The Real Reason Rachael Ray Had To Have Throat Surgery

When you think of celebrity chefs, you probably think of a few people: Gordon Ramsay, Giada De Laurentiis, and, of course, Rachael Ray. Ray is a household name because of her various television programs that make cooking more accessible for the everyday person. Whether she's doling out tips and tricks on how to get dinner on the table in the shortest time frame without skimping on flavor or walking you through dishes from her Italian heritage, Ray is an enthusiastic spirit — and she loves to talk. 

Ray is the first to say that she loves to talk, but she isn't often the first to dismiss tabloid rumors. She's never felt the need to. However, according to People, Ray finally spoke up when tabloids began spreading rumors about her throat, saying she had throat cancer. In truth, Ray had throat surgery in 2009, three years after she originally told People that she's always had issues with her voice. "I had a lot of croup as a kid so I don't have the strongest vocal cords to begin with. I went to a voice doctor [who] taught me exercises for my throat and to cut back a little on the caffeine," the television personality explained in 2006.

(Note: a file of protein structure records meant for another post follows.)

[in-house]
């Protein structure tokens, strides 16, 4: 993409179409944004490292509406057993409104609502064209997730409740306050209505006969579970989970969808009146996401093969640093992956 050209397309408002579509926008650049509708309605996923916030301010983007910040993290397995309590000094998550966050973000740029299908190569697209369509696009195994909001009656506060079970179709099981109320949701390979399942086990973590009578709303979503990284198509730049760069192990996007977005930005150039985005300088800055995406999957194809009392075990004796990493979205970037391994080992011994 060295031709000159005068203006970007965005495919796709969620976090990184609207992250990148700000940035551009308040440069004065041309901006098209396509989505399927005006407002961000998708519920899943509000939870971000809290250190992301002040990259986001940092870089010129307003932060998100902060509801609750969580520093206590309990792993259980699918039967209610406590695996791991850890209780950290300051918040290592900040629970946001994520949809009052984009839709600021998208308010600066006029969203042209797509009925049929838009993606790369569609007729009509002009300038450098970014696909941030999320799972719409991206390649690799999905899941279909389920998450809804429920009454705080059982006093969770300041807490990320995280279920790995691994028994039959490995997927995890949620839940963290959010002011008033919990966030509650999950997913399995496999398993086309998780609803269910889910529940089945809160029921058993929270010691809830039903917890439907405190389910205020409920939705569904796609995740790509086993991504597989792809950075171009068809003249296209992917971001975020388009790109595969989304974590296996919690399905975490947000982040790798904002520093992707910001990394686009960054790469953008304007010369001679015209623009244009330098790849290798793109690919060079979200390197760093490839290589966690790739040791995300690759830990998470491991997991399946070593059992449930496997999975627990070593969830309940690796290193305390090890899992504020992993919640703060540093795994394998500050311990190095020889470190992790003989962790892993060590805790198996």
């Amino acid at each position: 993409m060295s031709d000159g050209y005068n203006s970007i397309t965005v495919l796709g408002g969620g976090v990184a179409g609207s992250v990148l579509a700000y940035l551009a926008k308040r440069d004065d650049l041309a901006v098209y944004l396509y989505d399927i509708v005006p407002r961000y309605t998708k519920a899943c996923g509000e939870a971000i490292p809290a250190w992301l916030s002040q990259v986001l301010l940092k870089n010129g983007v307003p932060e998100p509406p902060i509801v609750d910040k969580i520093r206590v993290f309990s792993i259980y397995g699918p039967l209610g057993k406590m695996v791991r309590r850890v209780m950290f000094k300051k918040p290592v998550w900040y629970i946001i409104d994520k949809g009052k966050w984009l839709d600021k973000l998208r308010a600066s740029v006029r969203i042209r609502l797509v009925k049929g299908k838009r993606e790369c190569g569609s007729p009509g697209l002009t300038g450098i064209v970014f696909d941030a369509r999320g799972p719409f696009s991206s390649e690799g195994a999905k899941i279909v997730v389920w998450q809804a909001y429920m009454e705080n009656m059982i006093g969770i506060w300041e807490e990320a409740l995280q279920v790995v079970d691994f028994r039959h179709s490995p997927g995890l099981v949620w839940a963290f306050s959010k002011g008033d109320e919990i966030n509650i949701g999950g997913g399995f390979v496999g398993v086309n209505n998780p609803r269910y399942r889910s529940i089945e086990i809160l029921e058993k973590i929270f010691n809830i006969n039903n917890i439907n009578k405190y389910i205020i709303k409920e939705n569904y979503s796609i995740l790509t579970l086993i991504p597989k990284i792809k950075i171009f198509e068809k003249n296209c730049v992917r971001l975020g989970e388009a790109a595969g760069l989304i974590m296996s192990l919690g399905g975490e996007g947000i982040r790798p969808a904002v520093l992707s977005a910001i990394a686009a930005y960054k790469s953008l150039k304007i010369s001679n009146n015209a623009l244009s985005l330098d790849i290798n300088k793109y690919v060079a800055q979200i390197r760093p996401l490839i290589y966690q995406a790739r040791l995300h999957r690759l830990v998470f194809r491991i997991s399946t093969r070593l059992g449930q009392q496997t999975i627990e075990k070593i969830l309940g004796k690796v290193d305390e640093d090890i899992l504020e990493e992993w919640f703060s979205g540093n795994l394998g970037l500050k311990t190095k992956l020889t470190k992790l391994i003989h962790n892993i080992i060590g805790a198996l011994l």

Then, in 2008, Ray had to dispel the rumors about her having throat cancer — but she did go under the knife the next year. Here's why.

Rachael Ray didn't have cancer, but she did have something else growing inside her throat

Rachael Ray may never have had throat cancer, which is a blessing, but she did have to have a minor operation on her throat. According to The Recipe, Ray had been experiencing issues with a benign lump on her throat, and it reappeared in 2008. While it wasn't too harmful, matters like this are better taken care of sooner rather than later so they don't either develop into anything worse.

Ray planned to have the surgery in December of 2008 but opted for vocal therapy instead, hoping she could treat the cyst without surgery (via ABC News). However, the only permanent solution was surgery, and she ultimately followed through with the removal procedure in July of 2009. Ray's voice didn't change post-procedure, and she returned to work not long after the cyst was removed. It's unknown whether Ray continues vocal therapy today, but she partook in it for a period following the procedure to help her heal, per ABC News.

Ray is perhaps best known for her raspy voice, and we're happy it remains a constant in our lives. We're also simply happy to see Ray healthy, fully recovered, and still slaying the cooking game over a decade later.